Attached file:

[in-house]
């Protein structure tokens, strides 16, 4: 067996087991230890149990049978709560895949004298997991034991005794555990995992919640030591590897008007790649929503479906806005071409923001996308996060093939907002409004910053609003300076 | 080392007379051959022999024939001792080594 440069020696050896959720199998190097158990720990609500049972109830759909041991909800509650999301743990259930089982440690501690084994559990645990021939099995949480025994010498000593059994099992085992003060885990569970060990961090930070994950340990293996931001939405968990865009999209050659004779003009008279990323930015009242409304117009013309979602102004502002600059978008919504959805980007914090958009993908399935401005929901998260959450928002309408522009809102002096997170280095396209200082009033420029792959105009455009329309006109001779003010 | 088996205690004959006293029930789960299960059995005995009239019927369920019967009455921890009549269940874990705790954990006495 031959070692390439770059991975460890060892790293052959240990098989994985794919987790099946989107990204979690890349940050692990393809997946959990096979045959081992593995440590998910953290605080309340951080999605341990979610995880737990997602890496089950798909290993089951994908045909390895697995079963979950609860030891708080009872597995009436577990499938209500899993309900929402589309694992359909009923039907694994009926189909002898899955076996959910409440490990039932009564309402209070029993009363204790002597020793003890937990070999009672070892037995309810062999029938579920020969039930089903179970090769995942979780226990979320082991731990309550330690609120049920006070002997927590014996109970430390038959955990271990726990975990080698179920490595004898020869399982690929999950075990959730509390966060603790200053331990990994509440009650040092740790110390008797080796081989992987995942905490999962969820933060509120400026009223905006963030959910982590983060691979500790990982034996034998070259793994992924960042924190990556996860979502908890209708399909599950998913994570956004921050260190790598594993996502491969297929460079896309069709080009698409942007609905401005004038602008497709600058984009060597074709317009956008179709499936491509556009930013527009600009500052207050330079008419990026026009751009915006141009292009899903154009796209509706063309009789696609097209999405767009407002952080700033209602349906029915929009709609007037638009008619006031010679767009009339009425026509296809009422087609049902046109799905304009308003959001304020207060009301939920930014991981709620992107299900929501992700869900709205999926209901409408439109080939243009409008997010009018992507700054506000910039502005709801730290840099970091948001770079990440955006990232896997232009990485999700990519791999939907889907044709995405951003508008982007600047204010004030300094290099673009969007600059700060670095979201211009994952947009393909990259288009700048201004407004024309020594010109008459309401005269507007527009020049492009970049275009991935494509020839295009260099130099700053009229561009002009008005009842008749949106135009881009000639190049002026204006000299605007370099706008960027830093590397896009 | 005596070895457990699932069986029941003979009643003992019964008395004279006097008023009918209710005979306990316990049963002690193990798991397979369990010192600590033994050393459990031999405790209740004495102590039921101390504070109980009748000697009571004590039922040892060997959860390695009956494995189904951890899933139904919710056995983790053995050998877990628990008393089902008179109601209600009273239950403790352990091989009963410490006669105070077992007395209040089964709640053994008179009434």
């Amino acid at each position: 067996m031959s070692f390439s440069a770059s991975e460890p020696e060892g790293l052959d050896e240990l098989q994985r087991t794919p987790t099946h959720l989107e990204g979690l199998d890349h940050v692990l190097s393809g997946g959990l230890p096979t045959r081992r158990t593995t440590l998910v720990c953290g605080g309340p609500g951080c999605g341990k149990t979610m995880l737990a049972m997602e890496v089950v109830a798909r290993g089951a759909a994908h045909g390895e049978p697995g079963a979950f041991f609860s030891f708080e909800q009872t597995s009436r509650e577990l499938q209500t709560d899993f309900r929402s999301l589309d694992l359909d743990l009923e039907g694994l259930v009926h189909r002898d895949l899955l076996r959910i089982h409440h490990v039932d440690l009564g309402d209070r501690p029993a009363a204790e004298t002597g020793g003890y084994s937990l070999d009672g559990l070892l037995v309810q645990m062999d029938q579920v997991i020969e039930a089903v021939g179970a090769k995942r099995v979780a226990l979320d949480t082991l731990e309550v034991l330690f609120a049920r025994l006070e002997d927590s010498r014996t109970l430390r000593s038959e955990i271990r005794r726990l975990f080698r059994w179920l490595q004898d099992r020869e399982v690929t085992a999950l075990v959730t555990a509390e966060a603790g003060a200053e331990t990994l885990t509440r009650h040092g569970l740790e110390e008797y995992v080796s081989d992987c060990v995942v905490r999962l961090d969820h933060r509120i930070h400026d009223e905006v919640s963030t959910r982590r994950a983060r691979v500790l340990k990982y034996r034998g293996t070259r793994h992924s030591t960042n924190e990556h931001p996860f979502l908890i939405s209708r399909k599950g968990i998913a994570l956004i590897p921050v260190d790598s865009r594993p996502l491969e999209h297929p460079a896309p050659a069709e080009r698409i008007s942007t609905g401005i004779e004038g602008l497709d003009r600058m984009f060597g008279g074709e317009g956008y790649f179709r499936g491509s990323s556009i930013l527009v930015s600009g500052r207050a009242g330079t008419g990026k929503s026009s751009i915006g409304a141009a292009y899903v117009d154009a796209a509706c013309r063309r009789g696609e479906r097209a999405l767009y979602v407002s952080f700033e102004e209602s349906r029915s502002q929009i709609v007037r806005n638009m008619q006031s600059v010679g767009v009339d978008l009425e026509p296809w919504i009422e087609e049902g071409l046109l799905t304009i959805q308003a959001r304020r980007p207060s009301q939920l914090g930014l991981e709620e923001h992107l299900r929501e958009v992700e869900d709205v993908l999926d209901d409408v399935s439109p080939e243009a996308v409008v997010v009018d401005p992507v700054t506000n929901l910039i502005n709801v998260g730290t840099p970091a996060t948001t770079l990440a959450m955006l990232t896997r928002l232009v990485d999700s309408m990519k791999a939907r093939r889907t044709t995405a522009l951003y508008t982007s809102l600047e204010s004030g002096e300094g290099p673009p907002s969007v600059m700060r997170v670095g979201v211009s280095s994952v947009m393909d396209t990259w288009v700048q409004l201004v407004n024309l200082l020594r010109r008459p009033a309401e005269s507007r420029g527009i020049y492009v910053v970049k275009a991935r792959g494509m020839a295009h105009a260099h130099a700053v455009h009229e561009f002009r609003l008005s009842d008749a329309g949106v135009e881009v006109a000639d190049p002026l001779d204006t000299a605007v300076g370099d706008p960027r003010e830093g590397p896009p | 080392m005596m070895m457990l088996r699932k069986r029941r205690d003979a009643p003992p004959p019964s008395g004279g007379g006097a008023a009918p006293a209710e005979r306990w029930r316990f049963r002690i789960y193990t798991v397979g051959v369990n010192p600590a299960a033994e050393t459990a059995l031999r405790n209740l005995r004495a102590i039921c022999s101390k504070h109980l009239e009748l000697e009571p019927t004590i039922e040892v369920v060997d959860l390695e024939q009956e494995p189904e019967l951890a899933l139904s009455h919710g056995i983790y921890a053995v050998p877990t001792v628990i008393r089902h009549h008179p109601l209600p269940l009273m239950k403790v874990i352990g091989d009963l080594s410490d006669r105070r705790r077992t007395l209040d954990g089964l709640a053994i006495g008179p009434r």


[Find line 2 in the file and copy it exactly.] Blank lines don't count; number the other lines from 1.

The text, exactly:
């Protein structure tokens, strides 16, 4: 067996087991230890149990049978709560895949004298997991034991005794555990995992919640030591590897008007790649929503479906806005071409923001996308996060093939907002409004910053609003300076 | 080392007379051959022999024939001792080594 440069020696050896959720199998190097158990720990609500049972109830759909041991909800509650999301743990259930089982440690501690084994559990645990021939099995949480025994010498000593059994099992085992003060885990569970060990961090930070994950340990293996931001939405968990865009999209050659004779003009008279990323930015009242409304117009013309979602102004502002600059978008919504959805980007914090958009993908399935401005929901998260959450928002309408522009809102002096997170280095396209200082009033420029792959105009455009329309006109001779003010 | 088996205690004959006293029930789960299960059995005995009239019927369920019967009455921890009549269940874990705790954990006495 031959070692390439770059991975460890060892790293052959240990098989994985794919987790099946989107990204979690890349940050692990393809997946959990096979045959081992593995440590998910953290605080309340951080999605341990979610995880737990997602890496089950798909290993089951994908045909390895697995079963979950609860030891708080009872597995009436577990499938209500899993309900929402589309694992359909009923039907694994009926189909002898899955076996959910409440490990039932009564309402209070029993009363204790002597020793003890937990070999009672070892037995309810062999029938579920020969039930089903179970090769995942979780226990979320082991731990309550330690609120049920006070002997927590014996109970430390038959955990271990726990975990080698179920490595004898020869399982690929999950075990959730509390966060603790200053331990990994509440009650040092740790110390008797080796081989992987995942905490999962969820933060509120400026009223905006963030959910982590983060691979500790990982034996034998070259793994992924960042924190990556996860979502908890209708399909599950998913994570956004921050260190790598594993996502491969297929460079896309069709080009698409942007609905401005004038602008497709600058984009060597074709317009956008179709499936491509556009930013527009600009500052207050330079008419990026026009751009915006141009292009899903154009796209509706063309009789696609097209999405767009407002952080700033209602349906029915929009709609007037638009008619006031010679767009009339009425026509296809009422087609049902046109799905304009308003959001304020207060009301939920930014991981709620992107299900929501992700869900709205999926209901409408439109080939243009409008997010009018992507700054506000910039502005709801730290840099970091948001770079990440955006990232896997232009990485999700990519791999939907889907044709995405951003508008982007600047204010004030300094290099673009969007600059700060670095979201211009994952947009393909990259288009700048201004407004024309020594010109008459309401005269507007527009020049492009970049275009991935494509020839295009260099130099700053009229561009002009008005009842008749949106135009881009000639190049002026204006000299605007370099706008960027830093590397896009 | 005596070895457990699932069986029941003979009643003992019964008395004279006097008023009918209710005979306990316990049963002690193990798991397979369990010192600590033994050393459990031999405790209740004495102590039921101390504070109980009748000697009571004590039922040892060997959860390695009956494995189904951890899933139904919710056995983790053995050998877990628990008393089902008179109601209600009273239950403790352990091989009963410490006669105070077992007395209040089964709640053994008179009434």